Happily, the brain is much more generous with most aspects of development than the rest of the body. With a series of critical and sensitive periods clustered from birth to around age ten or twelve, some windows of opportunity open early, while others open relatively late. The more you understand about the optimal times for development, the more you will be able to help your child’s brain get the stimulation it is seeking. Here are some of the key developmental windows in young children
Social Attachment (0 – 18 months)
From the day your child is born, her brain is primed to build a strong emotional bond with those people who provide her with consistent loving care. Without positive social experiences during her first eighteen months, the ability to develop secure, trusting relationships becomes much less likely. Stress hormones affecting the area of the brain called the limbic system are thought by many scientists to be the culprit. Whatever the underlying mechanisms, it’s already clear that the emotional foundations she builds during these early years will strongly influence her relationships throughout her life.
Motor Skills (Prenatal – 4 years)
It is obvious as soon as a baby is born that his motor skills have already begun their developmental journey. As is equally obvious, much more must be accomplished before the child will be running, jumping, climbing, or riding a bike. Fortunately, since so much motor development must occur, the brain is also quite forgiving when stimulation is not forthcoming during the optimal time. For example, babies in some cultures are carried on cradleboards during their first year or two, yet they learn to walk easily once given the opportunity to practice.
Speech and Vocabulary (0 – 3 years)
A child’s first three years are his most important for learning language. The more language he hears, the larger his vocabulary will be throughout his childhood and adulthood. In addition, what kind of talk he hears makes a difference. It is language spoken directly to a child during this language learning period that is most effective in building strong circuitry to support vocabulary growth and proficient language skills. This back-and-forth experience, by the way, is something no infant will experience while sitting in front of a television set.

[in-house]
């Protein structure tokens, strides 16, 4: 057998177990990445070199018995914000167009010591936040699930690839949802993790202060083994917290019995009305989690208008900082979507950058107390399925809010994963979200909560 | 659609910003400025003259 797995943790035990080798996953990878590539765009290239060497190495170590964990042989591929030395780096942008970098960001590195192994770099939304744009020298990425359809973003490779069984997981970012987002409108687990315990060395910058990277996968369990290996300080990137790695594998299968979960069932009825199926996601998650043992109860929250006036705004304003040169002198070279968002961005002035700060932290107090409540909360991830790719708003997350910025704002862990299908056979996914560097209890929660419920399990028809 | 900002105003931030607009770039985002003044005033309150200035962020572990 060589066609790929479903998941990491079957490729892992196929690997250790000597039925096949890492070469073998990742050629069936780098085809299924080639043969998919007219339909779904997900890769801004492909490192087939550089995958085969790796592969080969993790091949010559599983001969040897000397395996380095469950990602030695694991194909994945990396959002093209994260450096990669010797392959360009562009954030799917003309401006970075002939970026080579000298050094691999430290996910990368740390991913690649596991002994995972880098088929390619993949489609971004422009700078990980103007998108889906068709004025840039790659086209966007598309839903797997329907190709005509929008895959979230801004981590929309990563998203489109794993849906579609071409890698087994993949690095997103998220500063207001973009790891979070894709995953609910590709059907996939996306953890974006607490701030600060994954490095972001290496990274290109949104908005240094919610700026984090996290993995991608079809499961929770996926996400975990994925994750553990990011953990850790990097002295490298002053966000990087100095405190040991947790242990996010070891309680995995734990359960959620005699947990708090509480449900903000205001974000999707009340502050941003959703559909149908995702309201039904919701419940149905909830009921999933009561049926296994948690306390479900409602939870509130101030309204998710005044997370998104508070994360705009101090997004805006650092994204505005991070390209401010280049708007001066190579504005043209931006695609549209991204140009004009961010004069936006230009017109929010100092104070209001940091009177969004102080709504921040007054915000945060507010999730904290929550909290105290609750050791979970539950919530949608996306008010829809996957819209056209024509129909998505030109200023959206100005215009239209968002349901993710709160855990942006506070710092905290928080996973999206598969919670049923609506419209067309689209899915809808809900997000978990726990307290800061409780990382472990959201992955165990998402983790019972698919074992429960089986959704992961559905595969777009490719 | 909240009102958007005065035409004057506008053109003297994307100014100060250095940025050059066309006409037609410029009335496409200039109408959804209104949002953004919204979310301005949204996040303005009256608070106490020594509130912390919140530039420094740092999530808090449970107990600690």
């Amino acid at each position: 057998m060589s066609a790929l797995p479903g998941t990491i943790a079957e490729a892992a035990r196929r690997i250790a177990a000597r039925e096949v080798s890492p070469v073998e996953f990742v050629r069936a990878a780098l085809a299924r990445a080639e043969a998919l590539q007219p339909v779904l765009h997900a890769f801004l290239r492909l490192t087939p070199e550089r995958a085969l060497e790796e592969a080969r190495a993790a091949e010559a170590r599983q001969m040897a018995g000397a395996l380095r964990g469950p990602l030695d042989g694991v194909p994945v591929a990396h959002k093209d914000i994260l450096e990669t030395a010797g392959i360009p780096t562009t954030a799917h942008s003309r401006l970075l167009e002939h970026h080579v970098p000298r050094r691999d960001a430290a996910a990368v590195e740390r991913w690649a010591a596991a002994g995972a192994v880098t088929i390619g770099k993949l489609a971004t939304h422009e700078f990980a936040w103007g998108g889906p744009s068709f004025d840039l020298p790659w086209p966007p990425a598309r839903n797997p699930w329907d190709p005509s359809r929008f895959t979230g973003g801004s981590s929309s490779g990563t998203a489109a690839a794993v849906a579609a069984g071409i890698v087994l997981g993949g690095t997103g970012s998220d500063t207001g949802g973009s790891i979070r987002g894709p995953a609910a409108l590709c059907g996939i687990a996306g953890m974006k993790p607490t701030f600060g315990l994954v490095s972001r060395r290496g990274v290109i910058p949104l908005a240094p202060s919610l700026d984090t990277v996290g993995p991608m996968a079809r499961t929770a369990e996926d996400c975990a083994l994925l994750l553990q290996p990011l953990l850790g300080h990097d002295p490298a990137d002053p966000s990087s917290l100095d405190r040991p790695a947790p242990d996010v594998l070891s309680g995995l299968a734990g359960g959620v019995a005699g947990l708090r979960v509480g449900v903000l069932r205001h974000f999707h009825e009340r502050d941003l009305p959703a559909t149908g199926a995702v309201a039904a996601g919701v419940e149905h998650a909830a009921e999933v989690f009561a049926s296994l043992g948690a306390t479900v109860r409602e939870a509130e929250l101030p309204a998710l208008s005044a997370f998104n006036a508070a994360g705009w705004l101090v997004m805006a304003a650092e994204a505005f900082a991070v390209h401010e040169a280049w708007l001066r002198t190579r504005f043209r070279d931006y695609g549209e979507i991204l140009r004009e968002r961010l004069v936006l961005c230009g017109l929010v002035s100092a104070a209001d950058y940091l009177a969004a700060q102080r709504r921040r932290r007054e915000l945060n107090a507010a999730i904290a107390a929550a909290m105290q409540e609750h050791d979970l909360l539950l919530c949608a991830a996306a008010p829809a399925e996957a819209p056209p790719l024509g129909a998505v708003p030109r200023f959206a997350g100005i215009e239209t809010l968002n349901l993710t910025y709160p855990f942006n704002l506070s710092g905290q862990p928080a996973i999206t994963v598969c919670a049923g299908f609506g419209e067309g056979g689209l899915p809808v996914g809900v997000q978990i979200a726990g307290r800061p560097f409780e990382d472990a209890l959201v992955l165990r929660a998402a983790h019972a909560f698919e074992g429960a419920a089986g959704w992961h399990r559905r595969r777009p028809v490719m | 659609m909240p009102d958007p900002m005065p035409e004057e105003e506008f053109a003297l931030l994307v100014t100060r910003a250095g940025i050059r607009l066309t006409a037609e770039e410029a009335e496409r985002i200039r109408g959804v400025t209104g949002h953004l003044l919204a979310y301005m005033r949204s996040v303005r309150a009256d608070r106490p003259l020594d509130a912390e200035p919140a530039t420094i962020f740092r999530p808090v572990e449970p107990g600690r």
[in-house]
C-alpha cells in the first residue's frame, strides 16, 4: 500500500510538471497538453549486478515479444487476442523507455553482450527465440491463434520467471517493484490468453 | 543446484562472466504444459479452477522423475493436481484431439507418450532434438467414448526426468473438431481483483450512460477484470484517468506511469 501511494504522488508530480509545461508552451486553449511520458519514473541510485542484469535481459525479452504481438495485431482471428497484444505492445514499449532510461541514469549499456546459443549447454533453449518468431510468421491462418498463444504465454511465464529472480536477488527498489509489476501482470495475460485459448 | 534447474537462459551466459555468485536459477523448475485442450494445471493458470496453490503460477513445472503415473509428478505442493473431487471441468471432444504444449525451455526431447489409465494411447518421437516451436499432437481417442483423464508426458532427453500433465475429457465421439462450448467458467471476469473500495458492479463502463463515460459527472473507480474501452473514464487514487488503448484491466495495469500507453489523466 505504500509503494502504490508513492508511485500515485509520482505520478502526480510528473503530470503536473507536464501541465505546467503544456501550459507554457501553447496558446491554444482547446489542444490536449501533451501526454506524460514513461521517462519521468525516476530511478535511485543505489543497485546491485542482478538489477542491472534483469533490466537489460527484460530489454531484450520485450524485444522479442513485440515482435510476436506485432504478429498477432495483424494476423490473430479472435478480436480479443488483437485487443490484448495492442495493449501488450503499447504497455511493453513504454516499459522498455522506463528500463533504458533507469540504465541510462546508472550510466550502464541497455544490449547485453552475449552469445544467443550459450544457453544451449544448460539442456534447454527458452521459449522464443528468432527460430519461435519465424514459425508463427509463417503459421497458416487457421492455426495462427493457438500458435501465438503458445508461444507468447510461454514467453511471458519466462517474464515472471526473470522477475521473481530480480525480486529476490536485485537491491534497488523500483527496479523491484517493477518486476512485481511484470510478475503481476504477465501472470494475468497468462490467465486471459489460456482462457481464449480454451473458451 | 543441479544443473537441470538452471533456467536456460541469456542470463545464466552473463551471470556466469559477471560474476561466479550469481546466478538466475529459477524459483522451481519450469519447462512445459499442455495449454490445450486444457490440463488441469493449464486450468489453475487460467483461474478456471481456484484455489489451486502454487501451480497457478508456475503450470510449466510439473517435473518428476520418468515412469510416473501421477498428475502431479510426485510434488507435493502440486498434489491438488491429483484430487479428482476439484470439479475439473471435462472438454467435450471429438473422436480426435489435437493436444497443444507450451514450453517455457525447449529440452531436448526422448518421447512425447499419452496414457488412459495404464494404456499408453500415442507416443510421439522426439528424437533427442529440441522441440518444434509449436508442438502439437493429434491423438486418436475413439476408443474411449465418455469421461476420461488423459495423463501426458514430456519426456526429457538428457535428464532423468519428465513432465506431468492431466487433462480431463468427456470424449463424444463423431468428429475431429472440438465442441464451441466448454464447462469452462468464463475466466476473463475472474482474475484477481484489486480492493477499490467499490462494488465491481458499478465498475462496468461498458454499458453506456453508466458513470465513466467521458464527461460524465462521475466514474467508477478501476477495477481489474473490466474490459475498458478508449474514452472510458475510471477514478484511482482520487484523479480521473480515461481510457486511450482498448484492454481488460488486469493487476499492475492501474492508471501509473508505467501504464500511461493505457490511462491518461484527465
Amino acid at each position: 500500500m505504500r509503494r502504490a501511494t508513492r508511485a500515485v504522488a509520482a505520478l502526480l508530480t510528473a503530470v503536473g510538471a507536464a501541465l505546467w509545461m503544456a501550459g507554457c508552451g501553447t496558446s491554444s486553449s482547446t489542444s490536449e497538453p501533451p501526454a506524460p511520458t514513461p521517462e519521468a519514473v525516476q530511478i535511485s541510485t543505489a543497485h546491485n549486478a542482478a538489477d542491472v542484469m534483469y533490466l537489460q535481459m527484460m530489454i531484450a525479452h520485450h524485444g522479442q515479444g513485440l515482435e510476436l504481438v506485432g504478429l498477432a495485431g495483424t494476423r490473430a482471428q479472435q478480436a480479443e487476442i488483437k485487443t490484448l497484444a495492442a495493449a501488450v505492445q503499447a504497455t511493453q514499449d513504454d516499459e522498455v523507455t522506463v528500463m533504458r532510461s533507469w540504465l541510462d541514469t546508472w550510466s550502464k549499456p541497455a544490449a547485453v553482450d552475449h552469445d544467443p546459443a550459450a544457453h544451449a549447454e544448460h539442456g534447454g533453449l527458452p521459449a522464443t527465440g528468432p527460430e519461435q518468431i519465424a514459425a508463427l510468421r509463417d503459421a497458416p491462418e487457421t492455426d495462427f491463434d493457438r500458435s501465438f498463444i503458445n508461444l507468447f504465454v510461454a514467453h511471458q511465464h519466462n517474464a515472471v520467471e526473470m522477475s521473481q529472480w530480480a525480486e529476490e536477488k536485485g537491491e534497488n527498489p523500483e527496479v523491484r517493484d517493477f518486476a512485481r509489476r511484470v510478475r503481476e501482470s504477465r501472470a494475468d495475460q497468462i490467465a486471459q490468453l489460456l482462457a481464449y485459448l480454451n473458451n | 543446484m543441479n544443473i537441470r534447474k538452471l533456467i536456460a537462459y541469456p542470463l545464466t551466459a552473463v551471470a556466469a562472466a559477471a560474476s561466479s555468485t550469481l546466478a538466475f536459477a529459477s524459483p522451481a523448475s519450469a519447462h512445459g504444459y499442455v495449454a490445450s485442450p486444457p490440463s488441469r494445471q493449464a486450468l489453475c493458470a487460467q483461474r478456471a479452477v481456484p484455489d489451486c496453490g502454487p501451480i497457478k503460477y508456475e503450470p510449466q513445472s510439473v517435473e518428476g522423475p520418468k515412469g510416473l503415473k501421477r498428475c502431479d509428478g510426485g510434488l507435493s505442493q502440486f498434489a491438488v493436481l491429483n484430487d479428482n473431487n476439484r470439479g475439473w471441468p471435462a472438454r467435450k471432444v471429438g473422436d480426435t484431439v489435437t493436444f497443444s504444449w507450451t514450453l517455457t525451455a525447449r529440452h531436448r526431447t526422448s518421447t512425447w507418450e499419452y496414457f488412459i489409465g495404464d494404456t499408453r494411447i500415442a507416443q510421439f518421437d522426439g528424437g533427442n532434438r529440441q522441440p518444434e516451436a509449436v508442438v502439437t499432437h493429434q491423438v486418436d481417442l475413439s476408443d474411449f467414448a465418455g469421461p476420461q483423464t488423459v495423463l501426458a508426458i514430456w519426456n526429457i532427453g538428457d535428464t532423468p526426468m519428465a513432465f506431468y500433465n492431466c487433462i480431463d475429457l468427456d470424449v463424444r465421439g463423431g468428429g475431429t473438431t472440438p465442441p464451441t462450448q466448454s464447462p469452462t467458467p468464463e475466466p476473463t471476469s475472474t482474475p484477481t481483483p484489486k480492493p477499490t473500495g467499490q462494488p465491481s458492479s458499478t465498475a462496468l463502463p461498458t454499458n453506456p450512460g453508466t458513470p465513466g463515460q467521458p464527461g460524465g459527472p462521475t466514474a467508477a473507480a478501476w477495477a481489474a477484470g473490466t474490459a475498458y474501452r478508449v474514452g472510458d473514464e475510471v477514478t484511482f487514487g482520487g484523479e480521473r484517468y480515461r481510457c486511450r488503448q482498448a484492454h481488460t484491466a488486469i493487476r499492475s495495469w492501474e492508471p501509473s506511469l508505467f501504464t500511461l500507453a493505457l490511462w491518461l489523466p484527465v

Math and Logic (1 – 4 years)
Between the ages of one and four, children develop the capacity to understand logic and mathematical concepts. During this period, stimulating experiences can provide the optimal benefit. Stacking blocks and knocking them down, stringing wooden beads, onto a piece of yarn, or counting a row of raisins before eating them one by one are all experiences that help a child become a skilled mathematical and logical thinker. Children whose opportunities are limited during this stage are more likely to fall behind their peers in school and will have to work extra hard to catch up later on.
Music (3 – 12 years)
Infant enjoy listening to music from birth, and by the time they are toddlers, they are enthusiastically dancing to the radio and singing songs. Playing a musical instrument, however, must wait until eye-hand coordination is sufficiently developed, around age three. But is there an upper boundary? Based on the few data available to date, some researchers suspect that the optimal window for learning to play an instrument begins to close around ten to twelve years. According to the theory, although adults can still learn to play an instrument, they are unlikely to develop the solid neural foundations necessary to become virtuosos. Although the final work isn’t in on the validity of this theory, there’s no doubt that the earlier one learns to play a musical instrument, the more years are available to hone the skill and to enjoy making music.